The 1971 Liberation War is the most significant period of Bangladesh’s history. The nine-month long bloody war with Pakistan led to the independence of the nation. Bangladesh, like every other nation which has gone through warfare, has made many film’s to portray the struggle, losses, and achievements of the Liberation War. As it is a small developing nation, the country still has not produced large scale war films like the multi million dollar World War films of Hollywood or other western nations. Bangladeshi film-makers took a different approach and produced micro budget films focusing on certain aspects of its war for independence and sovereignty.
Most of the 1971 Liberation War films of the country had a male centric storyline, where the film directed and written by a male director had a male freedom fighter as its lead cast. The only exception which hit the mainstream was eminent film maker Nasir Uddin Yousuf Bachchu’s 10 National Film Award winning feature film, “Guerrilla,” which had acclaimed actor Jaya Ahsan in its lead role.
Yet, there is another star studded Liberation film, “Shilalipi,” directed by renowned screenwriter and Bangladesh’s first female feature film director, Shamim Akhter, which did not get as much attention at local box offices.
Shot on 16mm film, this was the second feature length film directed by a female film maker of Bangladesh. Her first feature film was another Liberation War film titled “Itihaas Konna-Daughter of History.”
I recently had the pleasure to watch “Shilalipi” and meet its director for a Q&A session at the capital’s Goethe-Institut on Sunday (March 17), and absolutely loved it.
The event was a part of Goethe-Institut Bangladesh’s “Through Her Eyes – A space to watch and discuss films with women filmmakers of Bangladesh,” in collaboration with International Film Initiative of Bangladesh (IFIB).
The film is a biopic of Selina Parvin, a writer and journalist whose body was found amongst the decapitated bodies of intellectuals at Rayer Bazaar, a day after Dhaka claimed victory in the 1971 war. It was shot in 2001 and its premiere was arranged at the capital’s Press Club in 2002. After many complications the film hit Bangladesh theatres in 2004.
In the film, Sara Zaker, who plays the lead role of Nasrin (adapted name of Selina Parvin), is a single mother raising a young child in Dhaka in 1971. She is a brilliant young woman who did not get a chance to complete her graduation and earns her livelihood by teaching and working as a copy editor at a newspaper. After her husband, an active communist leader played by Jayanto Chattopadhyay, leaves her when he gets to know that she is pregnant with his child she is given shelter by another middle aged communist activist whom she calls her Mama (uncle), played by renowned actor Aly Zaker, Sara Zaker’s husband in real life.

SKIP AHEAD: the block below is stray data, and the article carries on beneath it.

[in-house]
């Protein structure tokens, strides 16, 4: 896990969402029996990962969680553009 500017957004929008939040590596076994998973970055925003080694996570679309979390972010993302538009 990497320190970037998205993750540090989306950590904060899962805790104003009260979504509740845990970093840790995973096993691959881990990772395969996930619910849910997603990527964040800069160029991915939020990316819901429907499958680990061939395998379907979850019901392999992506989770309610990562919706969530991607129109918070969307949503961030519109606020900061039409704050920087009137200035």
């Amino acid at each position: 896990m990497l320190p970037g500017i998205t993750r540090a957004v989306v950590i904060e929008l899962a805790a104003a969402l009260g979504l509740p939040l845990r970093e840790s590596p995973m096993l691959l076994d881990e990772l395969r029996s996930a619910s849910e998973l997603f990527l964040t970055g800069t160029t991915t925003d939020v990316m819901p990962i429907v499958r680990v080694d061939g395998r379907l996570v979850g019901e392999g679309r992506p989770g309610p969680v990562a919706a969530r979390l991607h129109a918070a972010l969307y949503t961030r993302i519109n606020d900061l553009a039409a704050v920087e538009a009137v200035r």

Popular actor Chanchal Chowdhury, plays the role of her brother, an active student activist in the ‘70s. He is the only family member she has, apart from her son, played by Jishnu Brahmaputra and Manosh Chowdhury, in two separate timelines.
Acclaimed actor and cultural personality Asaduzzaman Noor plays a young artist who works as a designer in the ad department of the same newspaper. Noor and Sara Zaker develop a friendship in the office and later on they start their own periodical named Shilalipi with articles and updates on the war. The local publication catches the attention of local Al-Badr members and she is abducted by the Pakistani military in front of her own seven year old son, played by the director’s own son, Jishnu Brahmaputra.
In a dual timeline film we see her grown son, played by actor, cultural activist and academician Manosh Chowdhury, who was brought up in an orphanage after the war, search for answers to why his mother had to go through this. “Shilalipi” starts with an unconventional way, breaking the barriers of fiction, non-fiction and adapted filmography, as Selina Parvin’s real son, Sumon, comes onto the screen and talks about his mother.
The screenplay of the film is beautifully written. Each of the masterclass actors performed better than each other. The film’s parallel storyline, its unconventional yet beautiful intro of the true story it is based on, the whole war depicted from a young and independent single mother’s perspective living in urban Bangladesh back in the ‘70s, has not only set standards for upcoming female filmmakers of Bangladesh, but for the whole war filmmaker community of our country. I would personally like to recommend the authorities showcase this beautiful piece of celluloid which portrays how women like Selina (or Nasrin) have sacrificed themselves and actively participated in Bangladesh’s liberation war with their intellect.
After the film was screened the film’s director came onto the stage and answered questions from the audience. Shamim Akther shared what challenges she faced as a female filmmaker who started her career in the ‘90s, how she did not have enough funding to shoot this film on 35mm film, and how hard it is to get financing and sponsors for films.
She told Dhaka Tribune’s Showtime that she wants to keep making films and is currently working on another film which is based on rape victims of the 1971 Liberation War.